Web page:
The King, the Viceroy, and the Duke watching Hieronimo's play represent the audience to itself (as Hill puts it: "The King's fatuous misreading of the dumb show serves as a warning to Kyd's audience" [Hill 160]), and so when this conflation is revealed, the reality of the seeming fiction echoes back at the theater audience. Castile in particular, having had no part in Lorenzo and Balthazar's schemes, represents the victimization of the audience. Like the audience in the theater, he has done nothing more blameworthy than coming to watch a play. Hieronimo's murder of Castile is thus an attack on the audience in the theater, suggesting that playwatching, in and of itself, is neither innocent nor safe.

Castile's death also emblematizes the impossibility of stopping the play's downward spiral into darkness. A trope of revenge tragedy is the way in which death proliferates with oxymoronic fertility, and the end of The Spanish Tragedy uses that trope to its full extent. Hieronimo's engine of revenge has become an engine of destruction. Horatio's death has led to Isabella's death and Pedringano's death; now Hieronimo's revenge for Horatio's death has slain Balthazar, Lorenzo, and Bel-imperia. In Bel-imperia's death, crucially, the collapse between fiction and reality has escaped Hieronimo's control; Bel-imperia carried through the story despite Hieronimo's wish that she should not. Hieronimo tries to enact closure by killing himself, but is stopped by the interference of his audience. Their action, rather than closing the chain, leads to the death of Castile and the death of Hieronimo, which only then leads us, finally, to the end of the play. It is peculiar and disturbing that this level of violence is required to maneuver the story into a position from which it can reach closure, and it is from this bewildering but inescapable violence that The Spanish Tragedy blossoms forth from pathos into horror.

This horror continues through the last lines of the play, as Kyd questions and deconstructs the audience's sympathies, this time forcing a reappraisal of Andrea, who has been the audience's surrogate throughout. In the play's final scene, Revenge asks Andrea if he is satisfied. Having outlined the pleasures awaiting the "good" characters in the Elysian fields, Andrea asks Revenge what will become of the villains. Revenge says they will be dragged to Hell, whereupon Andrea says:

Then, sweet Revenge, do this at my request:
Let me be judge, and doom them to unrest.
Let loose poor Tityus from the vulture's gripe,
And let Don Cyprian supply his room;
Place Don Lorenzo on Ixion's wheel,
And let the lovers' endless pains surcease
(Juno forgets old wrath and grants him ease);
Hang Balthazar about Chimaera's neck,
And let him there bewail his bloody love,
Repining at our joys that are above;
Let Serberine go roll the fatal stone,
And take from Sisyphus his endless moan;
False Pedringano, for his treachery,
Let him be dragg'd through boiling Acheron,
And there live, dying still in endless flames,
Blaspheming gods and all their holy names.
(ST 4.5.29-44)

The audience may very well be taken aback by Andrea's bloodthirstiness. We have been sympathetic to Andrea throughout, and now we discover that the classical trappings of Kyd's underworld are not mere trappings, but significant pointers for reading Andrea's character. There is no Christian rhetoric of forgiveness here. Moreover, the self-aggrandizement with which he asserts the crimes of his enemies--especially, again, the blameless Don Cyprian, Duke of Castile--are worse than those of the archetypal classical villains may perhaps make us nervous.

Kyd takes the proto-genre of revenge tragedy from Seneca and mutates it to match the idiom of sixteenth-century English theater. At the end of the play Kyd remaps what he has made back onto his exemplar and shows us, very clearly, that they no longer fit. We are reminded again that Andrea is not English, not familiar, not perhaps someone with whom we should be sympathizing. Kyd ends the play by alienating the audience from the two heroes, and via this gesture, he alienates the audience from itself.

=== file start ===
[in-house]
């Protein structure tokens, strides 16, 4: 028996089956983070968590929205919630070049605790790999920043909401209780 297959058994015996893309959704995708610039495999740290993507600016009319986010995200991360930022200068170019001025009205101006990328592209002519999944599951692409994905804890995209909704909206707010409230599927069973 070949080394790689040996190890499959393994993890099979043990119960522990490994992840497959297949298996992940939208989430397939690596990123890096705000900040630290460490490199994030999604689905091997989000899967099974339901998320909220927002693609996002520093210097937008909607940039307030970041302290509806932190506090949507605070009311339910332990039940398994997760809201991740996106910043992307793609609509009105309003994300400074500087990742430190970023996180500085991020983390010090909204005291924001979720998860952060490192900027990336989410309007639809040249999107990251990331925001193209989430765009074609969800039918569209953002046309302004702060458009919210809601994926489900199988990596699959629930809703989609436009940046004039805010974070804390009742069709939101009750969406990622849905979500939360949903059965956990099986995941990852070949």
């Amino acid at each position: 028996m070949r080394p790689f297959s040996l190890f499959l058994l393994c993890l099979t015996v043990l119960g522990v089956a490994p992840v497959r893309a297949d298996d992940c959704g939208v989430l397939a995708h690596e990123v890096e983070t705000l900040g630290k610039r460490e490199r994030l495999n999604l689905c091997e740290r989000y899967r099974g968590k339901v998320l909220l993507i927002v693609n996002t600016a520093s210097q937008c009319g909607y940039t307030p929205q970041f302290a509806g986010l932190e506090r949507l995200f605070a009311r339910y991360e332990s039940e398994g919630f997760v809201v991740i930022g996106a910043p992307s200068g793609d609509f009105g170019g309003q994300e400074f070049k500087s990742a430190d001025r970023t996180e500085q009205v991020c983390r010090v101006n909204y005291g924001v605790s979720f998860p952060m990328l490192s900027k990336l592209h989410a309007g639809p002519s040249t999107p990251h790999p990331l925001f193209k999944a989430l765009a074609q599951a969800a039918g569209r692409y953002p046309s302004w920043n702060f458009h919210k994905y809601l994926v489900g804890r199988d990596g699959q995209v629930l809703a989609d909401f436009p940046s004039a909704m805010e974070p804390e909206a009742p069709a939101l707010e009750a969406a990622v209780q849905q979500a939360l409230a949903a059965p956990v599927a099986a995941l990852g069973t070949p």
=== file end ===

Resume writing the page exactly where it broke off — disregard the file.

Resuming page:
This final alienation is one source of horror in the play, quiet psychological horror rather than overt gory horror, but horror nevertheless. The Spanish Tragedy does not produce horror as Seneca did, by confronting its audience with over-the-top monstrosity; instead it works to undermine audience certainties about the difference between reality and fiction, right and wrong.

Significantly, too, the play's ending is not an ending that produces closure. Just as Hieronimo's domino chain of violence seems unstoppable, so too the vengeful energies of the play extend beyond its ending. The King of Spain and the Viceroy of Portugal exit mourning the destruction of both their heirs in much the same way that Edgar and Albany have to trail dismally off the stage at the end of King Lear, but even that lame and limping closure is not the end of the play. We go on to the coda between Revenge and Andrea in which Andrea expresses his delight in the unending torments awaiting his enemies, and the last lines of the play turn the entire enterprise inside out. Revenge says: "For here though death hath end their [the villains'] misery. / I'll there begin their endless tragedy" (ST 4.5.47-48). The ending is not the ending at all; it is the beginning of a tragedy without end. Kyd makes no effort to return the society represented on his stage to the state of order and normalcy it occupied, however tenuously, at the beginning of the play. The destruction and death begun by Hieronimo's revenge have entered the endless feedback loop of the underworld, and they will not stop. This first English revenge tragedy is as relentlessly nihilistic as any play that will follow it; Kyd both creates and masters his genre.


NOTES

1. Stephen Greenblatt discusses the ambiguities of the Ghost's status in Hamlet in Hamlet in Purgatory (Greenblatt throughout).

2. Other critics, most notably Daalder, read this scene very differently, but in this instance I agree with Prosser: the use of Seneca is signaling Hieronimo's progress along the path toward bloody and horrific tragedy.


Chapter One | Chapter Three


© Sarah Monette 2004     Feel free to link to this academic trial-by-ordeal, but please do not reproduce it without permission.